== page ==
Rising, Amber watched the speck, scarcely aware of Konnar as he stepped back when he saw her looking up. Her hand fell to her sack of runes and reached inside. Wrapping her fingers around one block, she held it within. The meaning of this rare omen revealed itself in part, and though she had just moments before told Konnar she would not help him, she was compelled to share this vision with him.
“A little bird.” She stared at the sky. “Lost.”  Pointing up, she turned to Konnar, wondering if he also could see it.
The vision might have been hers alone, but she watched her words strike Konnar, causing him to grimace and inhale sharply. The unyielding glare of his eyes now sparked with a hint of light, of hope not dared.
She recognized the unmistakable sign that she had opened a raw wound in the Viking, a pain she could use against him. But for now, in a deep, soothing voice, Amber reassured him.
“The child is not dead. She lives.”

Saturday, November 26, 2016

The Maiden Seer - Amber's Dark Dream Leads Her into Danger

      Dear Father, he was a Viking! Torchlight burned in his eyes, bronzed the skin of his clean shaven face and neck, and wheat-gold hair touched the top of his shoulders. The indigo cloak he wore swept across his chest, held at his right shoulder with an ornate brooch of silver. Beneath the drape of wool, showed his embroidered tunic, and at his side, a sword, its hilt embellished in runes and the hammer of Thor. His raiments indicated wealth and an eclectic, worldly mode of dress.
She gaped in awe of him, perceived his consternation at the sight of her dressed in just her thin wool undergown. A shiver ran through her as he eyed her hair, where it tousled in thick ropes along her arms and down her back. In spite of her fear, from the depths of her faith her courage continued to spout.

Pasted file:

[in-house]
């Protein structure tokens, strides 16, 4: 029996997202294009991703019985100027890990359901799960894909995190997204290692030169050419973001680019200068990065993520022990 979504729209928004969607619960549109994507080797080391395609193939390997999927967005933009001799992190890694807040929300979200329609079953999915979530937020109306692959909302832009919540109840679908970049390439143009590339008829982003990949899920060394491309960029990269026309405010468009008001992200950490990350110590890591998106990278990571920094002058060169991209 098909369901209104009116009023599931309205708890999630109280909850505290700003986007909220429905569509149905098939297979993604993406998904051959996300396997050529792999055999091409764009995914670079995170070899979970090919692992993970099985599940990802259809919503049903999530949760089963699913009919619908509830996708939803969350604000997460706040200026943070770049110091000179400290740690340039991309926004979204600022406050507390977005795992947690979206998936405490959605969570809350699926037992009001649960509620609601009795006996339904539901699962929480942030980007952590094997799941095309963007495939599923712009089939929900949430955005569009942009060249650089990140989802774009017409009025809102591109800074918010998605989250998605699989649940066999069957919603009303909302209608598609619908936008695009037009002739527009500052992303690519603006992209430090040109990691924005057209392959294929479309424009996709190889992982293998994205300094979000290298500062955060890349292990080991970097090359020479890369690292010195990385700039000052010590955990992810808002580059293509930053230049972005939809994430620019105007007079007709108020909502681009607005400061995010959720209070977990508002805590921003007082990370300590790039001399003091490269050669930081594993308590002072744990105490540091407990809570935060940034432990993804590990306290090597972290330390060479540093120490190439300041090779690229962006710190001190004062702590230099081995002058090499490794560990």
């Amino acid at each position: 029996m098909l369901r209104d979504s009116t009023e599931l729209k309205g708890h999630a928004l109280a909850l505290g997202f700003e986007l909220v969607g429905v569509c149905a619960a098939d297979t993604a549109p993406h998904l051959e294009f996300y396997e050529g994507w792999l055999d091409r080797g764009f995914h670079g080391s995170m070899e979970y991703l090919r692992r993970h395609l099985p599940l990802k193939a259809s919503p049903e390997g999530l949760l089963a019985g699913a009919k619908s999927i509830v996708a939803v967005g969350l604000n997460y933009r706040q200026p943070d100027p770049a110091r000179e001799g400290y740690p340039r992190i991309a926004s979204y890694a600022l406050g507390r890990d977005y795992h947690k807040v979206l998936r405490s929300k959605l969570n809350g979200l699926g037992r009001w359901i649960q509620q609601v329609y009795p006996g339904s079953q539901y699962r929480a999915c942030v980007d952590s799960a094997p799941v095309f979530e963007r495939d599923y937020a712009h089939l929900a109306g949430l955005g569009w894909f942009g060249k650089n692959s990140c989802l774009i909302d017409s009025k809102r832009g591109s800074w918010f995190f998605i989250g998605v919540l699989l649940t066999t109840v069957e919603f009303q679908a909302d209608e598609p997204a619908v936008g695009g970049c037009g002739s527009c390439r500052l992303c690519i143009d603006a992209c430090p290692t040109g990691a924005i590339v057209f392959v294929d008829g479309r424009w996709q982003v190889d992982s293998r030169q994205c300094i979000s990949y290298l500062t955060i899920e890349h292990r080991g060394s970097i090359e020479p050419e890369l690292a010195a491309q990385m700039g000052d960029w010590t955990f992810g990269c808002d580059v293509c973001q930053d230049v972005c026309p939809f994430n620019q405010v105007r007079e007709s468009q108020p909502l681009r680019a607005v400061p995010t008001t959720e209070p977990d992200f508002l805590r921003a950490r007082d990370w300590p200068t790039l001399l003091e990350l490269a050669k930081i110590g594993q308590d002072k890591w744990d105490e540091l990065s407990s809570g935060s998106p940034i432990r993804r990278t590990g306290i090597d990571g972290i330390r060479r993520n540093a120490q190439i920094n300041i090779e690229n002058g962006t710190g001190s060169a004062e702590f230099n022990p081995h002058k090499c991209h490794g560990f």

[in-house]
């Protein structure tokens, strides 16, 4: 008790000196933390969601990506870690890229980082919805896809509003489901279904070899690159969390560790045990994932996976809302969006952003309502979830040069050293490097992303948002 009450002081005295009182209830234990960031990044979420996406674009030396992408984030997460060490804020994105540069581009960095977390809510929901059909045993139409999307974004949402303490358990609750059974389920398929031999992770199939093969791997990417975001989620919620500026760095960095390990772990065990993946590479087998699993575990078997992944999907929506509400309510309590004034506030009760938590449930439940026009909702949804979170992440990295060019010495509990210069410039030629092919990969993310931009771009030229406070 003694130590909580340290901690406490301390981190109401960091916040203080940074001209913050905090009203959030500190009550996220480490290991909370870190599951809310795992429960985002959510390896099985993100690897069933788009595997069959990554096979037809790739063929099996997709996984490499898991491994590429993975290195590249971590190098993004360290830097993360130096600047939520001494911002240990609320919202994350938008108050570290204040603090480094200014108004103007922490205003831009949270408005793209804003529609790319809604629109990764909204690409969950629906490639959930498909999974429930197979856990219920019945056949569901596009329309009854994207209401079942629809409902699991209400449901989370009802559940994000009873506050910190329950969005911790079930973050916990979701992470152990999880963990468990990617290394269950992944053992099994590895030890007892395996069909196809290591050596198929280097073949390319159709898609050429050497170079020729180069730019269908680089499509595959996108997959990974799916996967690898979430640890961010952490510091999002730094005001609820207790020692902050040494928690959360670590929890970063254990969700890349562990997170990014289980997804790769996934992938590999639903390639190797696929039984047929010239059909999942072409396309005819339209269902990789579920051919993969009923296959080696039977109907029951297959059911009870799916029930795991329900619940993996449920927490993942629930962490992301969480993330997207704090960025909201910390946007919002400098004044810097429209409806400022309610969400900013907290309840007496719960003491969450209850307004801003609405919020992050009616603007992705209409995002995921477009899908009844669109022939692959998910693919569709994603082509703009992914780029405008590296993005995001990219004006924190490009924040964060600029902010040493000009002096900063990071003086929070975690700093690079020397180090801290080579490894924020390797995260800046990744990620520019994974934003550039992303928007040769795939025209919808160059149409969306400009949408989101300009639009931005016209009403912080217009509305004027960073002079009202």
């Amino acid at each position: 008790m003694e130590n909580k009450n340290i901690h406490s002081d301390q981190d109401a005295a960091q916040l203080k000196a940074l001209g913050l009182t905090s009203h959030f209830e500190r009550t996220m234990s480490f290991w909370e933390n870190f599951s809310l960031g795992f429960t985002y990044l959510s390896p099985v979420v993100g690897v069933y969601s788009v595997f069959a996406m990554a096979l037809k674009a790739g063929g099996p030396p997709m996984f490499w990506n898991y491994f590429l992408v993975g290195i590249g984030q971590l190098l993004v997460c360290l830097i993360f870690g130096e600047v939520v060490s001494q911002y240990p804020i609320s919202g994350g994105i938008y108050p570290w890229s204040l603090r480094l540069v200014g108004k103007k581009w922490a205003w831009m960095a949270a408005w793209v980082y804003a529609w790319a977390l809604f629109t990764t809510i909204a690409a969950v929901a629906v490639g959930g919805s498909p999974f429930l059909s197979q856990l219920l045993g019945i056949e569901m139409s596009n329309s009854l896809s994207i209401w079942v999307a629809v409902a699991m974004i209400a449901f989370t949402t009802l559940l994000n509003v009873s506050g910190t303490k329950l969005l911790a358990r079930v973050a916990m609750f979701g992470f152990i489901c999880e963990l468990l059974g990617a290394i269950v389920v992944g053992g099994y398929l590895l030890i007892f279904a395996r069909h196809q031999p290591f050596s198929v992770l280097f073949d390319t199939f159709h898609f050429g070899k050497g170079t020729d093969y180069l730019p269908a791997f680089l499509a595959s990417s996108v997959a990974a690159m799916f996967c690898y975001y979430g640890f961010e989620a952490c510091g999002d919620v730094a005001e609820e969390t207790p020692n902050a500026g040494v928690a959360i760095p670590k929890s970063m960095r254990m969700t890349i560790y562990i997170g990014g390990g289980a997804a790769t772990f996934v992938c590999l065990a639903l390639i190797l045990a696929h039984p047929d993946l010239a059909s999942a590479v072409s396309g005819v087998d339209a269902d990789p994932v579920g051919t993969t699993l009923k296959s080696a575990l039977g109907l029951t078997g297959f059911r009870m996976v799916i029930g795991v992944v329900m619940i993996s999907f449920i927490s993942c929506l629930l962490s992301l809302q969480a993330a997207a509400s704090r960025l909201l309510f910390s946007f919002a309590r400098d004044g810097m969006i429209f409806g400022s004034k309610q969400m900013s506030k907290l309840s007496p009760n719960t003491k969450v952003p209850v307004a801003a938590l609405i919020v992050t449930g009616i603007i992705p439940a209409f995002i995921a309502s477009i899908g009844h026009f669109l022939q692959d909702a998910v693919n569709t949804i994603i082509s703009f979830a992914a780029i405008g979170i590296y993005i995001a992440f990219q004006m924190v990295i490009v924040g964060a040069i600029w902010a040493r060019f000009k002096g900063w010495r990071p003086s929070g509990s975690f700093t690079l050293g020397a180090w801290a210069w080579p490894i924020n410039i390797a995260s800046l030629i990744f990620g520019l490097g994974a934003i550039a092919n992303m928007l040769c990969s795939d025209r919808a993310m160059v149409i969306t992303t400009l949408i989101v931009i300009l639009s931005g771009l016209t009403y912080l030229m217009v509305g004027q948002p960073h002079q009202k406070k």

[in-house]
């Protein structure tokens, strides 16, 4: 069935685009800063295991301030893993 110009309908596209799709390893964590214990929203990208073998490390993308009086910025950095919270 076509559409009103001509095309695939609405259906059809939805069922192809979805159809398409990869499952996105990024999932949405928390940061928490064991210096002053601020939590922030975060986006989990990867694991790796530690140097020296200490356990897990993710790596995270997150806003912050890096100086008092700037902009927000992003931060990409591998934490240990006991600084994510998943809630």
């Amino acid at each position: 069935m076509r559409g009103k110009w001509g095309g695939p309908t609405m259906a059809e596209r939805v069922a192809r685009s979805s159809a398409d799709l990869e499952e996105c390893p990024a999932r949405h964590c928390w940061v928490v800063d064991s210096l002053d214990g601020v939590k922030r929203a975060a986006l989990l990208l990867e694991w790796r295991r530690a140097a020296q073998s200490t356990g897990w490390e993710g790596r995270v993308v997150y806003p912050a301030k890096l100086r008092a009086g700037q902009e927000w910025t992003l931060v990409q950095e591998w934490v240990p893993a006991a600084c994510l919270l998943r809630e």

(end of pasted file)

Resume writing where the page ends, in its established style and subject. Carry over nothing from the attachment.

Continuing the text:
“There are no riches here. Your heathen kind has been here before and taken it all. Have you returned to raze even the timber dwellings?”
“I seek the Maiden Seer, not a squeaking mouse. Step aside. Where is the prophetess? Is she in this room?” Raising the torch higher, he stepped closer to within a couple of feet of her, a towering presence. His light and attention fell on the nuns huddled in a corner behind Amber. Beyond him, Amber saw the man’s cohorts just outside the door, hands on their hilts at the ready for opposition. She feared for the abbess and the monks who remained elsewhere in the complex. Her men-at-arms, encamped down the hillside, might be summoned with a just a shout, yet she hesitated to provoke bloodshed if it could be prevented.
“Truly!” she maintained, looking up at his looming frame. Panic threatened to overcome her as the heat of his torch warmed her face. “I am the one. I foresaw you as an iron oak and knew you would come.”
The Viking lowered the flame, which cast his eyes in unearthly gold. He drew back briefly and a flicker of dismay crossed his face, a subtle expression for Amber to detect and judge. Through hundreds of readings she knew had hit her mark in the Viking.
Grabbing her by the arm, he jerked her closer to him, prompting screams from the nuns in the corner. He smelled of smoke, leather and the faint scent of eucalyptus.
“Iron oak?” he said gruffly, more statement than question.
“Sisters, be at ease.” Looking up at the Viking, she tried not to grimace under the vise grip of his huge hand. “Yea, an iron oak. Are you the one?” He may need proof from her, but she also needed it of him, lest she lose her nerve to proceed.
He narrowed his eyes in response, and flexed his jaw with an almost imperceptible nod. “You cast the runes?”
“Aye. And since you have found me, cease this menace.  If you have come to take what little is here, then do your worst. We are all prepared to die. We know where we will be after death. Do you?” Amber pulled at her arm as she spoke the much-too-brave words, felt little prepared to die, and tried to forget the oft-told stories of the terrible Danes. She held on though, to her interpretation of her dream, determined to see it through.
“No one will die, mouse. At least not yet.” He let go of her, urging her backward. “Get your things! If you have foreseen my coming as you claim, then you also know you are coming with me.”